<ul><li><p>British JournalofPlastic Surgery (1988), 41,551-553 0 1988 The Trustees of British Association of Plastic Surgeons </p><p>Case report </p><p>External oblique musculocutaneous flap for the reconstruction of a lumbo-sacral defect </p><p>S. SAKAI, S. SOEDA and A. MATSUKAWA </p><p>Unit of Plastic Surgery, Institute of Clinical Medicine, University of Tsukuba, and Department of Dermatology, Mito Red Cross Hospital, lbaraki, Japan </p><p>Summary-Thisreport describesacaseof lumbo-sacral radiation ulcerwhich wastreatedsuccessfully by an external oblique musculocutaneous flap supplied mainly by the subcostal artery. </p><p>Case report </p><p>A 63-year-old woman was referred with a radiation ulcer of the lumbo-sacral area, present for several years. She had undergone a radical hysterectomy and radiotherapy for uterine cancer about 15 years previously. The ulcer had twice been treated unsuccessfully by local flaps and skin grafts. </p><p>Examination revealed a deep ulcer extending to the spinous processes of the lumbar vertebrae and measuring 10 x 9 cm (Fig. 1). Under general anaesthesia and in the left lateral position with a pillow under the flank, a wide excision of the irradiated area was carried out, creating a 12 x 11 cm skin and subcutaneous defect (Fig. 2A). Because !here did not seem to be a flap from the back able to CO\V such a large defect, a 13 x 27 cm right external oblique musculocutaneous flap was designed (Fig. 2B). This flap was raised, including skin, subcuta- neous tissue and external oblique muscle and fascia. It was supplied by the subcostal artery and the perforating cutaneous branches of the upper part of the lumbar arteries (Fig. 2C, D). The flap was elevated from anterior to posterior and the pedicle dissected as far as its emergence from the anterior margin of the latissimus dorsi muscle. This allowed the flap to reach to the sacral area easily without tension. It was necessary to raise a small portion of the internal oblique muscle and trans- verse abdominis to avoid damage to the vascular pedicles but these muscle defects were closed easily after the pillow under the body was removed. The flap was transferred to the defect (Fig. 2E) and the donor site covered with a mesh skin graft (Fig. 2F). Healing was uneventful (Fig. 3A, B). </p><p>Our patient has been followed up for 2 years, with no recurrence of the ulcer and no development of abdominal herniation. </p><p>Discussion </p><p>It is difficult to repair a large lumbo-sacral radiation ulcer. Local flaps are simple and useful for small </p><p>defects but are usually inadequate for larger ones (Hester et al., 1982). For these, distant and free flaps are available. Flaps supplied by the intercostal neurovascular bundles have been developed and used for reconstruction of lumbo-sacral defects (Dibbell, 1974; Daniel et al., 1976, 1978; Kerrigan and Daniel, 1979; Little et al., 198 1) but the pedicles </p><p>Fig. 1 </p><p>Figure l-Deep radiation ulcer of the lumbo-sacral area and scars of the previous treatments. </p><p>551 </p></li><li><p>552 BRITISH JOURNAL OF PLASTIC SURGERY </p><p>Obhqws Internus </p><p>Obliquus Externus </p><p>dges of Transversus </p><p>Abdominis &amp; Obliquus Internus </p><p>Fig. 2 </p><p>Figure 2-(A) The 12 x 11 cm skin and subcutaneous defect. (B) Design of the 13 x 27 cm right external oblique musculocutaneous flap. (C) Elevation of the flap. (D) Diagrammatic representation of this flap which is supplied by the subcostal artery and the perforating cutaneous branches of the lumbar arteries. (E) Immediate postoperative result. </p><p>must be long if the flap is to reach to the defect. Two or three intercostal vascular pedicles are usually necessary and they are easily damaged. If such a flap cannot reach the defect, reconstruction may need several stages. Free flap techniques (Nabai and Hagerty, 1985) need experienced microsurgeons and microsurgical instruments which are not always available. </p><p>The external oblique muscle has been thought to have a limited application for a musculocutaneous flap (Hershey and Butcher, 1964) because of its short arc of rotation and the weakening of the abdominal wall at the donor site (Nahai and Mathes, 1982). However, it may have more appli- </p><p>cations than these authors thought if the patient is selected appropriately and alternative flaps are not available. The external oblique muscle originates from the fifth to the twelfth rib and inserts into half of the outer lip of the iliac crest and the linea alba. It is supplied with branches of the intercostal vessels from T5 to T12 and lumbar arteries (Mathes and Nahai, 1982). Hodgkinson and Arnold (1980) reported a case of chest wall reconstruction using the external oblique muscle flap successfully but did not mention the number and nature of the pedicles they used. </p><p>If the T12 and lumbar arteries are used for supplying this flap, it can be raised far posteriorly </p></li><li><p>EXTERNAL OBLIQUE MUSCULOCUTANEOUS FLAP FOR THE RECONSTRUCTION OF A LUMBO-SACRAL DEFECT 553 </p><p>Fig. 3 </p><p>Figure 3-(A) 2 years after operation. The flap has covered the involved lumbo-sacral area successfully. (B) Donor site without abdominal or lumbar herniation. </p><p>without damaging the pleura. When it is transposed to the lumbo-sacral area, the pedicles are not compressed by ribs. Flaps pedicled by intercostal arteries without muscle components are available but, for the reconstruction of an irradiated ulcer, the musculocutaneous flap is more reliable than any other local flaps without muscle because of its excellent blood supply, and its bulkiness resists the effects of pressure (Badran et al., 1984; Fisher, 1985). The sacrifice of the external oblique muscle is said to weaken the abdominal wall and produce abdominal herniation but the remaining two com- ponents of internal and transverse abdominal muscle seem to be able to support it adequately (Arnold, 1982). This has certainly been the case with our patient. </p><p>References </p><p>Arnold, P. C. (1982). Reconstruction of the chest wall. In Mathes, S. J. and Nahai, F. (Eds) Clinical Applifations for Muscle and Musculocutaneous Flaps. St Louis, Toronto, London: The C. V. Mosby Co. </p><p>Badran. H. A.. El-Helalv. M. S. and Safe. I. (1984). The lateral , , I I ~ I intercostal neurovascular free flap. Plastic and Reconstructive Surgery, 73. 17. </p><p>Daniel, R. K., Kerrigan, C. L. and Gard, D. A. (1978). The great potential of the intercostal flap for torso reconstruction. Plastic and Reconstructive Surgery, 61,653. </p><p>Daniel, R. K., Terzis, J. K. and Cunningham, D. M. (1976). Sensory skin Raps for coverage of pressure sores in paraplegic patients; a preliminary report. Plastic and Reconstructive Surgery, 58, 3 17. </p><p>Dibbell, D. G. (1974). Use of a long island flap to bring sensation to the sacral area in young paraplegics: case report. Plastic and Reconstructive Surgery. 54,220. </p><p>Fisher, J. (1985). External oblique fasciocutaneous flap for elbow coverage. Plastic and Reconstructive Surgery, 75, 5 1. </p><p>Hershey, F. B. and Butcher, H. R. (1964). Repair of defects after uartial resection of the abdominal wall. American Journal of Surgery, 107, 586. </p><p>Hester, T. R., Schneider, W. J. and Hal, H. L. (1982). Pressure sores: reconstruction. In Mathes. S. J. and Nahai. F. (Eds) Clinical Applications for Muscle and Musculocutaneaus klaps; St Louis, Toronto, London: The C. V. Mosby Co. </p><p>Hodgkinson, D. J. and Arnold, P, G. (1980). Chest wall reconstruction using the external oblique muscle. British Journal of Plastic Surgery, 33,216. </p><p>Kerrigan, C. L. and Daniel, R. K, (1979). The intercostal flap: an anatomical and hemodynamic approach. Annals of Plastic Surgery, 2,411. </p><p>Little, J. W., Fontana, D. J. and McCuUoeh, D. T. (1981). The upper-quadrant flap. Plastic and Reconstructive Surgery, 68, 175. </p><p>Mathes, S. J. and Nahai, F. (1982). Clinical Applications for Muscle and Musculocutaneous Flaps. St Louis, Toronto, London : The C. V. Mosby Co. </p><p>Nahai, F. and Hagerty, R. (1985). One-stage microvascular transfer of a latissimus flap to the sacrum using vein grafts. Plastic and Reconstructive Surgery, 77, 3 12. </p><p>Nahai, F. and Mathes, S. J. (1982). Complications. In Mathes, S. J. and Nahai, F. (Eds) Clinical Applications for Muscle and Musculocutaneous Flaps. St Louis, Toronto, London: The C. V. Mosby Co. </p><p>The Authors </p><p>Shigenobu Sakai, MD, Instructor, Unit of Plastic Surgery, Institute of Clinical Medicine, University of Tsukuba, l-l-l Sakura-mura, Niihari-gun, Ibaraki 305, Japan. </p><p>Shugo Soeda, MD, Professor, Unit of Plastic Surgery, Institute of Clinical Medicine, University of Tsukuba. </p><p>Atam Matsukawa, MD, Director of Dermatology, Mito Red Cross Hospital, Ibaraki. </p><p>Requests for reprints to Dr Sakai. </p><p>Paper received 28 October 1987. Accepted 19 February 1988 after revision. </p></li></ul>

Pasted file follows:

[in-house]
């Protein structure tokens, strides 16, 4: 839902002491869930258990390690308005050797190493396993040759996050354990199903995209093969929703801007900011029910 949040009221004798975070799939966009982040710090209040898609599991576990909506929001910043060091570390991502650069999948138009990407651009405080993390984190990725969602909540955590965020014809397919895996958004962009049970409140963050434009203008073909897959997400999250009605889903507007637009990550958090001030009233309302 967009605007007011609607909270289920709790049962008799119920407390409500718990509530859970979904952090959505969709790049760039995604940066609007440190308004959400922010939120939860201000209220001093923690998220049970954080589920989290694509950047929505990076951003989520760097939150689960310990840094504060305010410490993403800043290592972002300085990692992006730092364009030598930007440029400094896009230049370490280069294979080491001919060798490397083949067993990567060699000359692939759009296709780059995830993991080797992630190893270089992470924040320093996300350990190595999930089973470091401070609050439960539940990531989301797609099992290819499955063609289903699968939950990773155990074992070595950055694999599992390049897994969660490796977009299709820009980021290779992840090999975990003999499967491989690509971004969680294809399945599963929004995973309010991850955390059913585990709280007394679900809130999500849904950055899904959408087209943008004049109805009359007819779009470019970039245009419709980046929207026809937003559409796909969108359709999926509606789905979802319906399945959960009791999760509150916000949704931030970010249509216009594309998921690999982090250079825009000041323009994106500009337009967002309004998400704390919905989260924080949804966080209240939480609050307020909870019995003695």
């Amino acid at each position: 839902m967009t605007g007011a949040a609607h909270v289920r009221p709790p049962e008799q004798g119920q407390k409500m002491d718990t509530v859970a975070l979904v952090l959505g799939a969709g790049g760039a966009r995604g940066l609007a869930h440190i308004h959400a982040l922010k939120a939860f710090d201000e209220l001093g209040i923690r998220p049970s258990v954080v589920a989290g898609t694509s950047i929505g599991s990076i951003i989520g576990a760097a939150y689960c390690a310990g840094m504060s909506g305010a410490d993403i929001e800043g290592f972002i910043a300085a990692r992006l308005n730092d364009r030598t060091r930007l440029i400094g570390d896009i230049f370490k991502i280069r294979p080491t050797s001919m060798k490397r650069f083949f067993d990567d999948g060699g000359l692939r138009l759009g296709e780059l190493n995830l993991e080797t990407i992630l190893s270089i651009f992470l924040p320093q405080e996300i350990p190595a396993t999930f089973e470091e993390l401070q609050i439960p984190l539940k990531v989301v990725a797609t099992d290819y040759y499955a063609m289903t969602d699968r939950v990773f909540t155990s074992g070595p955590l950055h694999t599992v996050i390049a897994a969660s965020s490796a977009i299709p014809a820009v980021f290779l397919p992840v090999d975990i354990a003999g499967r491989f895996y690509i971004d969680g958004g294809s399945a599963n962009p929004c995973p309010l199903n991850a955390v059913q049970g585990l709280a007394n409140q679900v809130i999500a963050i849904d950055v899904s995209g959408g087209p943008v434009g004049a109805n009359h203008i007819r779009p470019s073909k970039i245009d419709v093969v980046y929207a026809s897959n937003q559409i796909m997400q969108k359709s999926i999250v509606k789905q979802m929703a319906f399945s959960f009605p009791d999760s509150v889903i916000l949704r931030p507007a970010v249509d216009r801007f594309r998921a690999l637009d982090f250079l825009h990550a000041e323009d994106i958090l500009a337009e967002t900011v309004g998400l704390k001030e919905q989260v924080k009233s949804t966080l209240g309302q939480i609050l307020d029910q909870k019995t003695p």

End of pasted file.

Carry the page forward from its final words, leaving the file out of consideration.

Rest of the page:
Recommended

View more >